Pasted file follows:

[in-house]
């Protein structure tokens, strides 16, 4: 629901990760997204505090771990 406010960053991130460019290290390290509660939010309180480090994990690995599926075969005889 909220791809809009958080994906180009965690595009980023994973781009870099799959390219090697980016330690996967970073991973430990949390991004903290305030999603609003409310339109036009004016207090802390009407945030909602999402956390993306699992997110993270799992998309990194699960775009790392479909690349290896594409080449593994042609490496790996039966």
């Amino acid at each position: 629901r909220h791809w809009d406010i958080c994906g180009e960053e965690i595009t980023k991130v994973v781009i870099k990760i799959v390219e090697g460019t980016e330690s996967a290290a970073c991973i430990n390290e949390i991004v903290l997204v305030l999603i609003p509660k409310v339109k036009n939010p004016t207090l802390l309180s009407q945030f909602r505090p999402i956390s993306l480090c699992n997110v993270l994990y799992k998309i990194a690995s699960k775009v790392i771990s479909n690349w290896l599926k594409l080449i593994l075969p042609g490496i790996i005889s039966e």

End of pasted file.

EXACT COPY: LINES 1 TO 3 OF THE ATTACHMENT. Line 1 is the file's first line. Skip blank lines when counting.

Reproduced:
[in-house]
């Protein structure tokens, strides 16, 4: 629901990760997204505090771990 406010960053991130460019290290390290509660939010309180480090994990690995599926075969005889 909220791809809009958080994906180009965690595009980023994973781009870099799959390219090697980016330690996967970073991973430990949390991004903290305030999603609003409310339109036009004016207090802390009407945030909602999402956390993306699992997110993270799992998309990194699960775009790392479909690349290896594409080449593994042609490496790996039966």
């Amino acid at each position: 629901r909220h791809w809009d406010i958080c994906g180009e960053e965690i595009t980023k991130v994973v781009i870099k990760i799959v390219e090697g460019t980016e330690s996967a290290a970073c991973i430990n390290e949390i991004v903290l997204v305030l999603i609003p509660k409310v339109k036009n939010p004016t207090l802390l309180s009407q945030f909602r505090p999402i956390s993306l480090c699992n997110v993270l994990y799992k998309i990194a690995s699960k775009v790392i771990s479909n690349w290896l599926k594409l080449i593994l075969p042609g490496i790996i005889s039966e």